My Take on Why the SEC Did Not Pursue Allen Stanford
Posted by Larry Doyle on April 20, 2010 4:19 PM |
Why did the SEC charge Goldman Sachs with fraud last Friday and not another day? Little doubt the SEC was trying to deflect attention from the scathing review of the SEC in its Investigation of Stanford Financial debacle. How bad is it? Well, let’s review a letter embedded in the SEC OIG’s review of the Stanford Alleged Ponzi Scheme,
Below please find a referral from NASD concerning Stanford Financial Group
Id. at 1. The letter stated:
STANFORD FINANCIAL IS THE SUBJECT OF A
LINGERING CORPORATE FRAUD SCANDAL
PERPETUATED AS A “MASSIVE PONZI SCHEME”
THAT WILL DESTROY THE LIFE SAVINGS OF
MANY, DAMAGE THE REPUTATION OF ALL
ASSOCIATED PARTIES, RIDICULE SECURITIES
AND BANKING AUTHORITIES, AND SHAME THE
UNITED STATES OF AMERICA.
The Stanford Financial Group [SFG] of Houston, Texas has
been selling to people of the United States and of Latin
America, offshore certificates of deposit issued by Stanford
International Bank, a wholly owned unregulated subsidiary.
With the mask of a regulated US Corporation and by
association with Wall Street giant Bear Stearns, investors
are led to believe these CD’s are absolutely safe
investments. Not withstanding this promise, investor
proceeds are being directed into speculative investments
like stocks, options, futures, currencies, real estate, and
For the past seventeen years or so, Stanford International
Bank has reported to clients in perfect format and
beautifully printed material of the highest quality,
consistent high returns on the bank’s portfolio, with never a
down year, regardless of the volatile nature of the
The questionable activities of the bank have been covered
up by an apparent clean operation of a US Broker-Dealer
affiliate with offices in Houston, Miami, and other cities
that clears through Bear Stearns Securities Corporation.
Registered Representatives of the firm, as well as many
unregistered representatives that office within the B-D, are
unreasonably pressured into selling the CD’s. Solicitation
of these high risk offshore securities occurs from the
United States and investors are misled about the true nature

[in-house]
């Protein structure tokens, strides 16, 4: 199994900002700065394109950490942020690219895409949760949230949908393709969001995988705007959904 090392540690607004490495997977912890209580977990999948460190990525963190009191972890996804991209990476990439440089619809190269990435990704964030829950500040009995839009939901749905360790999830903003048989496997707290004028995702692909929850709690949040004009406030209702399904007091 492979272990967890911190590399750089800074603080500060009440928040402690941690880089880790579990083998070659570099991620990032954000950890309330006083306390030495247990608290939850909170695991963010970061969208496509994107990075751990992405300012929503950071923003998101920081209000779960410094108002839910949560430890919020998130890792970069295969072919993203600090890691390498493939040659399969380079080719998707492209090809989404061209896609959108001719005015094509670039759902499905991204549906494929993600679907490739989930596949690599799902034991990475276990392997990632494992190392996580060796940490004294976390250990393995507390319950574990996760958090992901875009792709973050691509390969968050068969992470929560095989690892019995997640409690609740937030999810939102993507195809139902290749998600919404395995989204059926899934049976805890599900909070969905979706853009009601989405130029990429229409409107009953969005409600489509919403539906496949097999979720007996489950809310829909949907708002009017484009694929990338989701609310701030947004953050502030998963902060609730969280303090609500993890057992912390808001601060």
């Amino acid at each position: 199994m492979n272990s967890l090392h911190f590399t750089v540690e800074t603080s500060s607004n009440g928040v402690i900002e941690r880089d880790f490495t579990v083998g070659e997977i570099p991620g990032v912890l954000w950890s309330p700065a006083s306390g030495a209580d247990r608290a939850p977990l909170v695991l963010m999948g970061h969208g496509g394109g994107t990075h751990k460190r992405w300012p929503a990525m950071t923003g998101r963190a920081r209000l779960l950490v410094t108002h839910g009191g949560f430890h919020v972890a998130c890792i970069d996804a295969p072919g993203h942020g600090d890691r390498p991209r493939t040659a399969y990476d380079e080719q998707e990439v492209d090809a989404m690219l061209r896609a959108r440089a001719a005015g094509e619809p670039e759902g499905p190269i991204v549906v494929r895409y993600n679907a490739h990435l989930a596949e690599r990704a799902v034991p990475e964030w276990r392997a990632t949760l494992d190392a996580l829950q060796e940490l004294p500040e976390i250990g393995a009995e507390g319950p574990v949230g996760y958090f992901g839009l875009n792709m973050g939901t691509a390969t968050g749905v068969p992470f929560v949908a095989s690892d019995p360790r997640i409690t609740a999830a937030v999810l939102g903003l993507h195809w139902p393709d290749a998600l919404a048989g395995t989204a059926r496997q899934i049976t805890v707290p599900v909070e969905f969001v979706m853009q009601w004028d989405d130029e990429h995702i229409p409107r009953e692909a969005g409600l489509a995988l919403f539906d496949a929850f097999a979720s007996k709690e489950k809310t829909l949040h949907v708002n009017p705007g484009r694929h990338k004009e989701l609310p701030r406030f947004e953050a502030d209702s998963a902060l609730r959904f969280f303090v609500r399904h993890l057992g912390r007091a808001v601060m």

of the securities.
The offshore bank has never been audited by a large
reputable accounting firm, and Stanford has never shown
verifiable portfolio appraisals. The bank’s portfolio is
invested primarily in high risk securities, which is not
congruent with the nature of safe CD investments promised
Unbelievable returns of the portfolio, non verifiable
portfolio appraisals, non prudent investment strategies,
information from insiders, and lavish expense management
styles, suggest the portfolio is deeply underwater. If true,
returns and expenses are being paid out of clients’ monies
and by the size of the portfolio this would be one of the
largest Ponzi Schemes ever discovered.
This letter is being written by an insider who does not wish
to remain silent, but also fears for his own personal safety
and that of his family. The issue is being referred for
investigation to the proper authorities, related parties, and
persons whose mission is to inform the general public. The
key point to focus on is the real market value of Stanford
International Bank’s investment portfolio, which is
believed to be significantly below the bank’s obligations to
clients. Overlooking these issues and not thoroughly
investigating them is becoming an accomplice to any
September 1, 2003 Letter to the NASD Complaint Center
This letter was sent in late 2003 but the fact is the SEC started to detect real irregularities within Stanford’s operations beginning in 1998. Even at that time, allegations of fraud and a Ponzi scheme were running strong. These allegations continued for the next decade before Stanford was seized and shut down in early 2009. How could the SEC bungle this situation for so long?
I believe there is a lot more to this Stanford fiasco than meets the eye. While I am not an apologist for the SEC, recall that the BBC broke a story one year ago hinting that Stanford was actually being used as an informer by our government to infiltrate the Central American drug trade. Under the cover of government protection, Stanford ran his scheme in order to attract drug money and allow the Feds the opportunity to track the drug trade.
In the process of this activity, I actually believe Allen Stanford ran an operation that was largely a fraud mixed in with parts of an otherwise reputable broker-dealer, all under the protection of Uncle Sam. Who else ran a criminal operation while being protected by the Feds? The man who currently occupies a spot on the FBI’s Top Ten Most Wanted List, that is James “Whitey” Bulger.
I drew this comparison last May and I ask it again today, “Allen Stanford and Whitey Bulger, Two Peas in a Pod?” Bulger operated his Irish Mob, otherwise known as the Winter Hill Gang, in Boston while ratting out the Italiam Mafia to the Feds.
Do I have proof of this Stanford cover? Nope, but I think this BBC storyline deserves further exploration as there are currently too many dead ends, black holes, and stop signs in the midst of this Stanford debacle to think that there is not something even more nefarious going on behind the scenes.
Did the U. S. government actually fail to protect Stanford investors in the pursuit of big game in the Latin American drug trade? Personally, I believe they did.